In Guatemala the terrorists won. This striking assertion is the underlying theme of Daniel Wilkinson’s Silence on the Mountain. Part travelogue, part historical thriller, and part chronicle of self-awakening, the book does indeed resonate with “big picture” subjects such as terrorism, globalization, human rights, and migration. Ultimately, though, the book concerns the struggles mounted by the great majority in Guatemala to merely survive.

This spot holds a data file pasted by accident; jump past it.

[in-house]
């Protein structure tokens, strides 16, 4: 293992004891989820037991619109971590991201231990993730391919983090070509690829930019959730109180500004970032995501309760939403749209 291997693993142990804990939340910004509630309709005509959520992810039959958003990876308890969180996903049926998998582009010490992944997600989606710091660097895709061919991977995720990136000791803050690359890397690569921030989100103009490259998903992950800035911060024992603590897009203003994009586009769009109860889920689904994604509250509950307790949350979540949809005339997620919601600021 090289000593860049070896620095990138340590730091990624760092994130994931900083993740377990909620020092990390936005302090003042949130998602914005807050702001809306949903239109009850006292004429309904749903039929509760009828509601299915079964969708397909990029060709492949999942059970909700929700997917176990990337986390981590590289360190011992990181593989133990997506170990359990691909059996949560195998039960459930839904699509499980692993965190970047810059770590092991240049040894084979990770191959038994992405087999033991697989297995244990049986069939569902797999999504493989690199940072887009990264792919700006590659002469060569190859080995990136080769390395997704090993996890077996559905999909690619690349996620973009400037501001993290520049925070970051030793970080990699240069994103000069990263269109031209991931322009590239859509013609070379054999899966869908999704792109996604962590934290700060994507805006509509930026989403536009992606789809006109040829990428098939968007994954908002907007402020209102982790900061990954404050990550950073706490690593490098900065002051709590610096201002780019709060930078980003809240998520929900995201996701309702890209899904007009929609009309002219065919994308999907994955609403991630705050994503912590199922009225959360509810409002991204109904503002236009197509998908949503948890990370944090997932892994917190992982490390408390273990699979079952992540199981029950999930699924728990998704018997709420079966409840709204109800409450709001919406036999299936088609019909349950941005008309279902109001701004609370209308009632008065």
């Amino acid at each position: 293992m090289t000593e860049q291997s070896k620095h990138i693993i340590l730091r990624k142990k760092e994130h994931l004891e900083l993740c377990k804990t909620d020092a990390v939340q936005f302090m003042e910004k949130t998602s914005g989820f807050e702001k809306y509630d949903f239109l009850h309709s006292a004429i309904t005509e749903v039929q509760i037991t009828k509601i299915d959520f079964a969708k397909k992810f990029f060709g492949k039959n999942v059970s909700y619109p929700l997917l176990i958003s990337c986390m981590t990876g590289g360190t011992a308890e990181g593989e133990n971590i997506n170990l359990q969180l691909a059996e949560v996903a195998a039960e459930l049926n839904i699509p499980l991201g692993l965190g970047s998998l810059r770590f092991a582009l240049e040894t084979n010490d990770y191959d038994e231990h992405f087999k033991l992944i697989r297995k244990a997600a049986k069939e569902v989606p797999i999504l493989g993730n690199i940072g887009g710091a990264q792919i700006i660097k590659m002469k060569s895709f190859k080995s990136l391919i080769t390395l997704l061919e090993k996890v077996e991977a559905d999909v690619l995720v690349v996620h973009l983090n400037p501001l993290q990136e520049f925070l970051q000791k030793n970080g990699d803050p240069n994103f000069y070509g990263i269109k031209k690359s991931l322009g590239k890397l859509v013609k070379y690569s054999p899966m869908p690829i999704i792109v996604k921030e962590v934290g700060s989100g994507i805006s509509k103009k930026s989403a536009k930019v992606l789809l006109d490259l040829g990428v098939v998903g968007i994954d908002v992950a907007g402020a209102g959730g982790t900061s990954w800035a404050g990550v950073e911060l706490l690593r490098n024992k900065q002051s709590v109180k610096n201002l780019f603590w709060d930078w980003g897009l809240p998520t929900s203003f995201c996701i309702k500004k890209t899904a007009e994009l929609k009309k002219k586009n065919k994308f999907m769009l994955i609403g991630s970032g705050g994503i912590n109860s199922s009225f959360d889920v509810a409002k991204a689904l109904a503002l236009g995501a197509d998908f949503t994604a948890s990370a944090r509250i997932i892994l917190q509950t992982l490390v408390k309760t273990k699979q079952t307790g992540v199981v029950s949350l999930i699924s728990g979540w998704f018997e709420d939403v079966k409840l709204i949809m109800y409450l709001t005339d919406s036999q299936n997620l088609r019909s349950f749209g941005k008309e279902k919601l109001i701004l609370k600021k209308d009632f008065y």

The legacy of inequities from the colonial and national periods notwithstanding, this story begins in the time christened the “Ten Years of Spring.” From 1944 to 1954, Guatemala was ruled by a legitimately elected government for the first time in its history. This was the nation’s only experience with a government that truly favored the well-being of the greater part of the population over the fortunes of a few elite families. The story of the CIA-sponsored ouster of...

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